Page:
Was heathcare reform a fatal political blunder by the Democratic Party? That thesis of Sen. Charles Schumer of New York, the third-ranking Democrat in the Senate, received a respectful airing this week from the veteran political journalist and New York Times columnist Thomas B. Edsall.
Edsall observes that hostility to Obamacare from white voters is a menacing counterweight to the party's demographic advantages in the next presidential election. "Whatever you think of Senator Schumer," he writes, "you begin to understand why he spoke out as forcefully as he did."
Edsall cites my own critical analysis of Schumer's remarks, delivered to an audience of Washington journalists on the Tuesday before Thanksgiving, as an example of the pushback he's gotten from supporters of the Affordable Care Act. Schumer's position--that the Democrats should have delayed healthcare reform at the start of Obama's first term and focused instead on policies to help the middle class--goes to the heart of what it means to govern. It's proper to give it a closer look.
It's even more important to examine the misconceptions about Obamacare that lie at the heart of Schumer's analysis. The fundamental flaw in that analysis is a misunderstanding of Obamacare, as some of Edsall's own data reveal. The lesson, as I've written before, is that the Democrats' blunder was not in passing the bill, but in running away from it once it became law and abandoning it to be defined--misdefined--by their Republican opponents.
As Edsall observes, "Obamacare" has been broadly unpopular. He cites a November 2013 poll by National Journal in which a large plurality (and a majority of whites) stated that the law would make things worse for themselves. Most thought it would make things worse for the middle class.
But the poll underscored a well-known problem with the law: most people didn't, and still don't, understand what's in it. That's the Democrats' own fault. The National Journal poll was designed to reinforce respondents' negative perceptions of "Obamacare," then asked them what they thought about it; why would anyone be surprised that the results tilted negative? The poll questions mentioned the glitchy launch of healthcare.gov and the brouhaha over cancellations of existing policies. These were big deals at the time; soon afterward, however, the first problem was resolved and the second concern shown to be grossly inflated.
But the poll did nothing to probe whether respondents actually understood what was in Obamacare for them. This is a serious flaw, because other surveys, notably by the Kaiser Family Foundation, have shown repeatedly that voters strongly favor almost all of the actual features of Obamacare, including the end of insurance denials and jacked-up premiums for pre-existing medical conditions, lower drug prices for Medicare enrollees, the right to keep children on employer health plans to age 26, tax credits for small businesses to buy insurance, and the expansion of Medicaid.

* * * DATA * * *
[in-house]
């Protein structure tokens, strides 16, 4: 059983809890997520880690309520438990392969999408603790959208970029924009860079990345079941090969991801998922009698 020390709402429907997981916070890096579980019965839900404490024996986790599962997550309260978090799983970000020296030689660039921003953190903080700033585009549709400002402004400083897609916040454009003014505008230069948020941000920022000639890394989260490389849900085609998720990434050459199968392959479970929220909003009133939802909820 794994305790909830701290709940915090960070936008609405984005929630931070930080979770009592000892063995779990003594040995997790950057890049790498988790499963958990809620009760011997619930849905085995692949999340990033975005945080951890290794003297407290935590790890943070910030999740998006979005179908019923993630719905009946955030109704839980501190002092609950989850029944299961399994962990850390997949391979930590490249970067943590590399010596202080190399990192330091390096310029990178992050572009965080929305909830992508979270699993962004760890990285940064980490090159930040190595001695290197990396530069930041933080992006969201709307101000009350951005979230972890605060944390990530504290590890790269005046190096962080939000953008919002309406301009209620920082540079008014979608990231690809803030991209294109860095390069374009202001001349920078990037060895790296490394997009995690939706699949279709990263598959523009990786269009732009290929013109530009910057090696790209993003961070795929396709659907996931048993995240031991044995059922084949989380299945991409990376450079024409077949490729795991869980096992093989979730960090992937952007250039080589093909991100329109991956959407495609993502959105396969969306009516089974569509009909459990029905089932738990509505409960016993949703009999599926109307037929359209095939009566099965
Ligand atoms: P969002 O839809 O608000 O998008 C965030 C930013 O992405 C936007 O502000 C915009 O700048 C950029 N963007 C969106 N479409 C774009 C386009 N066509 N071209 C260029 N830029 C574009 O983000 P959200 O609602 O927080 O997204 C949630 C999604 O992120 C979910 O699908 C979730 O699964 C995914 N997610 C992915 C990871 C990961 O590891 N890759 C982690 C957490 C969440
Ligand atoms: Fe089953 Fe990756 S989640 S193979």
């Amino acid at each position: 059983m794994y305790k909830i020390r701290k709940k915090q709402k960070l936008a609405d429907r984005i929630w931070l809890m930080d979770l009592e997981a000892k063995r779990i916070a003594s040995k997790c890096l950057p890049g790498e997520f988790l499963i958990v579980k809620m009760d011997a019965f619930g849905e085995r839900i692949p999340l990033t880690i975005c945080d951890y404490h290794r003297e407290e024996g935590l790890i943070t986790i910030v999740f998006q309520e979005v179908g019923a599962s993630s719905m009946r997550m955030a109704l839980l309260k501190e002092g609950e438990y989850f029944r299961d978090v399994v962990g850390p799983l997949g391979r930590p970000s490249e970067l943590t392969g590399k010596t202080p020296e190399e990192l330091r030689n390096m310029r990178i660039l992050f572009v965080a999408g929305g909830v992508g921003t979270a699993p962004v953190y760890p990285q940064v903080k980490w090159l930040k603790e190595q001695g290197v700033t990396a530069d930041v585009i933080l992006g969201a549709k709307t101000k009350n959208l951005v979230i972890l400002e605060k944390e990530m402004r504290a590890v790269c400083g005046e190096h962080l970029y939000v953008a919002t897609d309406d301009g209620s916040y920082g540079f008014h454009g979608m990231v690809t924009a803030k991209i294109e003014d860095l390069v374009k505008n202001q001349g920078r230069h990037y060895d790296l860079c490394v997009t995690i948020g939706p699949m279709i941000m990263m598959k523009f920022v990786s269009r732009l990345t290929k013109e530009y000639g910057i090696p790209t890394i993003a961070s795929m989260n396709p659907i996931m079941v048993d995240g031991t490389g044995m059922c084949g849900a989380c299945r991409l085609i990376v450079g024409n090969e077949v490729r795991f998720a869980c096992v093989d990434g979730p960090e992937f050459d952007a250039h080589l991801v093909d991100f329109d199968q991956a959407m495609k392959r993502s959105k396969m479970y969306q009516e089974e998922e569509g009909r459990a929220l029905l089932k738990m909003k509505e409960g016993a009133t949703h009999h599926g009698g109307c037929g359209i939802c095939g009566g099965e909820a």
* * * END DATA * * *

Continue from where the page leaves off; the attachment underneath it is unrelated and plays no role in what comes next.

Not a single one of these provisions was mentioned by National Journal's polltakers. More to the point, they were almost never cited by Democrats running in the 2010 or 2014 Congressional elections. Nor was the fact that the ACA had brought low-cost health insurance to an estimated 10 million Americans who were previously uncovered.
It's worth repeating that while the ACA is a boon to low-income Americans, especially in states wise enough to take advantage of its federally funded Medicaid expansion, it incorporates a strong middle-class benefit. Premium subsidies in the individual market extend to families earning up to 400% of the federal poverty level. For a couple with two children, that comes to $95,400; doesn't Schumer consider that a middle-class income?
So the Democrats' problem wasn't Obamacare so much as faulty messaging. Think of how things might have been different if every time a Republican or Koch-backed political organ trotted out a purported Obamacare "victim" (most of which cases were bogus), a Democratic organization produced an Obamacare winner from among those 10 million new insurance holders. (They weren't hard to find.)
As the Washington Monthly's Ed Kilgore writes, the Democrats utterly failed to explain Obamacare "as an economic initiative" defending the middle class from a poorly regulated health insurance industry. Kilgore and others have pointed out the other big hole in Schumer's rant about the lack of Democratic ideas to help the middle class: It was light on practical specifics.
Schumer mentioned a few: supporting the prosecution of bankers for their role in the financial crisis, raising taxes on CEOs, "changing labor laws so workers could demand more pay."
These are all sound. On the prosecution of bankers, if Schumer's spoken out on this topic before, it certainly hasn't been with the verve of, say, Sen. Elizabeth Warren, D-Mass. On the CEO pay, he's also correct, but tax hikes on the top 1% were an essential element of President Obama's economic policy, and he probably got about as much from the GOP as possible. And strengthening the hand of labor shoud always be a core issue for Democrats.
Democrats have achieved much during the Obama Administration. There's hardly any disagreement that Democrats were "incompetent in conveying their actual accomplishments in economic policy," as Kilgore writes. (Emphasis his.) Schumer was correct in stating that Democrats should display more conviction about their economic platform. What he didn't say is that what's been missing is the courage of their convictions.
[Addendum: Kevin Drum weighs in with his customarily sage approach.]